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Dear Fr. Mike,
How can I pray to God when I am so disappointed in Him? I am often angry at God because it feels like nothing I do ever works out. It feels hypocritical to then just go and tell God that everything is OK. Things aren’t OK in my life!
First, amazing question. I am certain that your question arises from a heart that has been broken in some way. Please know of my prayers for you and for anyone reading this column who is suffering defeat at this moment. You are not alone. You have brothers and sisters in Christ, and you have a God who is on your side.
Your question zeroes in on the most important issue we must face: Can we really trust God?
The Danish philosopher Soren Kierkegaard believed this question was so vital that he put it forth in words like these: “It is not so important to know whether God exists or not; what is important is to know whether He is love or not.”
As a Catholic, you know that God is love. Because you are in Christ, you know the story; you know that God has made his decision. He is on your side. And yet, what do we do when things crash around us?
Do you know that you can take your tears to God? Do you know that he actually wants us to bring our broken hearts and broken dreams to him? We can get it out of our heads that God only wants us to tell him our good news.
Our spiritual parents, the Jewish people, have given us an entire spiritual genre called Lamentation. This is the raw and honest cry of a people who cried out to God: “We thought you were on our side! Why have you forgotten your promises?
Why have you abandoned us?” This book is in the Bible. That means that the Holy Spirit inspired these words of complaint. This means that it is clear that God does not merely want our praise; he wants our pain as well.
These same prayers (as well as those found in the book of Psalms) show us how we can bring these complaints to God. First, they are honest. The authors of Sacred Scripture did not sugarcoat their pain or frustration. (“How long, O Lord? Will you forget your people forever?”) Rather, they trusted God enough to tell him the truth. You can begin by bringing God into your situation as it is.
Second, while the Jews were strikingly aware of their present condition, they never forgot that God had blessed them in the past. In their prayer, they specifically praised God and thanked him for the good things they had received from him.
In my experience, it is very easy to think that all that God has done in my life is instantly canceled out when I am in distress. The Bible reminds us that we must not forget that the God who has guided and cared for us in the past will continue guiding and caring for us today.
In your prayer, be just as specific with your praise as you are with your pain. In this way, the “God, I’m so lonely” is eventually followed by “Thank you for giving me the friendship of my brother when I felt all alone last year.”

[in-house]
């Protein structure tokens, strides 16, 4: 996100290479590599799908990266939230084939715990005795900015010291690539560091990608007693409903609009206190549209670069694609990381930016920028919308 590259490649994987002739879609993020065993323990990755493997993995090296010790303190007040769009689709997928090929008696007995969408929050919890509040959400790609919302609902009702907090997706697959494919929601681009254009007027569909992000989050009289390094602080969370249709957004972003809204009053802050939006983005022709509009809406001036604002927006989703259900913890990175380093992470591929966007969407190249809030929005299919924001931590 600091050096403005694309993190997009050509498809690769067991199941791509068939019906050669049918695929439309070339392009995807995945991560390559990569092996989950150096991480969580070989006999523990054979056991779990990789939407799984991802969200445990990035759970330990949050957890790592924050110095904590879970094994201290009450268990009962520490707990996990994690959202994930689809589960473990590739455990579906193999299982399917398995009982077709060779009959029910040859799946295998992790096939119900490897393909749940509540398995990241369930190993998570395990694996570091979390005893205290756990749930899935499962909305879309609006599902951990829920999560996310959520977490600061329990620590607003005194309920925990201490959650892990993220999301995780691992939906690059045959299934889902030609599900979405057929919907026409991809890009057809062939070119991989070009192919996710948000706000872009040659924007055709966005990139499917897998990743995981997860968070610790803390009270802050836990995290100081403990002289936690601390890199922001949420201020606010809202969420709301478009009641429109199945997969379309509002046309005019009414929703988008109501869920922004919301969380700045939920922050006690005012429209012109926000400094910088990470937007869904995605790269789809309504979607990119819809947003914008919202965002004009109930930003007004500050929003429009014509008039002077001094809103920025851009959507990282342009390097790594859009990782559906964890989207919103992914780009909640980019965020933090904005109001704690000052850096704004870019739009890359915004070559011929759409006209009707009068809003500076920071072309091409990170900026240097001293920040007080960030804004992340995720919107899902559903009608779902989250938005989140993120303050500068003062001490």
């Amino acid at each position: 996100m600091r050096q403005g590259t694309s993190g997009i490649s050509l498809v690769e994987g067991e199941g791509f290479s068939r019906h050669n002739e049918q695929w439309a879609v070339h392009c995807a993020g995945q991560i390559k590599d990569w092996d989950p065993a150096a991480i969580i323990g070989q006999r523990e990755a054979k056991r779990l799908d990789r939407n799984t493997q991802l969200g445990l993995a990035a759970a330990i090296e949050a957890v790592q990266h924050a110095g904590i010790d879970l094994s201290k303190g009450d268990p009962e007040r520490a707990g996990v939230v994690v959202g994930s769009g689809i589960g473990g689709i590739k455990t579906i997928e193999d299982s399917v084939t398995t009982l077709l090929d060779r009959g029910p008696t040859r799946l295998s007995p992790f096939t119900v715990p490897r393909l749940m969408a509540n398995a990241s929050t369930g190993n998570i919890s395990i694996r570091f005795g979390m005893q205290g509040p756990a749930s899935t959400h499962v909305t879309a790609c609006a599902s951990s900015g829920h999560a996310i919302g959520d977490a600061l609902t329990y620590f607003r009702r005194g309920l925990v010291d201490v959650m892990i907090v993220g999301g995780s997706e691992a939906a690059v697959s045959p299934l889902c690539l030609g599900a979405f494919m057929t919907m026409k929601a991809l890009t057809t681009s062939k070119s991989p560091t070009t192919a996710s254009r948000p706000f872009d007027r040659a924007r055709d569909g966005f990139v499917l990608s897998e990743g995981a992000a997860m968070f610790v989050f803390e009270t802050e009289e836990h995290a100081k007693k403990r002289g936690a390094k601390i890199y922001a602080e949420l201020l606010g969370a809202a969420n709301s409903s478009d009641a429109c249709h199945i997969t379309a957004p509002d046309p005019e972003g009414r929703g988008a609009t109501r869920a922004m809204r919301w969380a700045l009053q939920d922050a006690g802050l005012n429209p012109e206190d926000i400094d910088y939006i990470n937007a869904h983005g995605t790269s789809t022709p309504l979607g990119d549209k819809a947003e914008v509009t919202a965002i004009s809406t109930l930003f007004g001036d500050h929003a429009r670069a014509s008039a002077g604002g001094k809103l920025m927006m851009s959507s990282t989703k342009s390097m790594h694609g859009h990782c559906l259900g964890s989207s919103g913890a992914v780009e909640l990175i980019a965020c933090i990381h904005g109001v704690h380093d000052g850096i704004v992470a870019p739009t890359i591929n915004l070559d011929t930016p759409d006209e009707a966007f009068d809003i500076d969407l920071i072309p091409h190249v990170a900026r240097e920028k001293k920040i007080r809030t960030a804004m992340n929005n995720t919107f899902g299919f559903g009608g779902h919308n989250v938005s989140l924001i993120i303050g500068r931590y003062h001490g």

Third, make an act of trust in God. It is important to remember that the act of trust is not in yourself or in fate or in the healing effect of time. Sometimes my prayer for the future centers around those three things. I say to myself: “I know if I just try harder, it’ll be better,” or “Things will start looking up. They’ve just got to. I’m a good person,” or “Someday this pain won’t sting as much. I’ll just wait until that day.”
Remember, God is on your side. He is faithful even when we are not faithful. Because of this, we place our trust in him, not in ourselves or anything else.
A great example of this is Psalm 3, a psalm of David. David was the king of Israel. He was the one chosen by God. And yet, he endured tremendous pain and betrayal.
Psalm 3 is entitled (in my Bible) “Threatened but Trusting.” And the subscript that describes the occasion when David wrote this psalm is: “When David fled for his life from his son Absalom.” Here is a man who was trying to do God’s will (imperfectly), and his own son was chasing him down with thousands of troops.
The Bible was not authored by individuals sitting in ivory towers, untouched by anguish, but by people who experienced the worst that life has to offer and still turned to God.
You are chosen by God as well. You can do the same.
Father Mike Schmitz is the chaplain for Newman Catholic Campus Ministries at the University of Minnesota Duluth. He also serves as the Director of the Office of Youth Ministry for the Diocese of Duluth. This column is a feature of bulldogcatholic.org and is published here with permission. You can submit questions to Fr. Mike at email@example.com. You can also listen to Fr. Mike’s homilies here and at iTunes .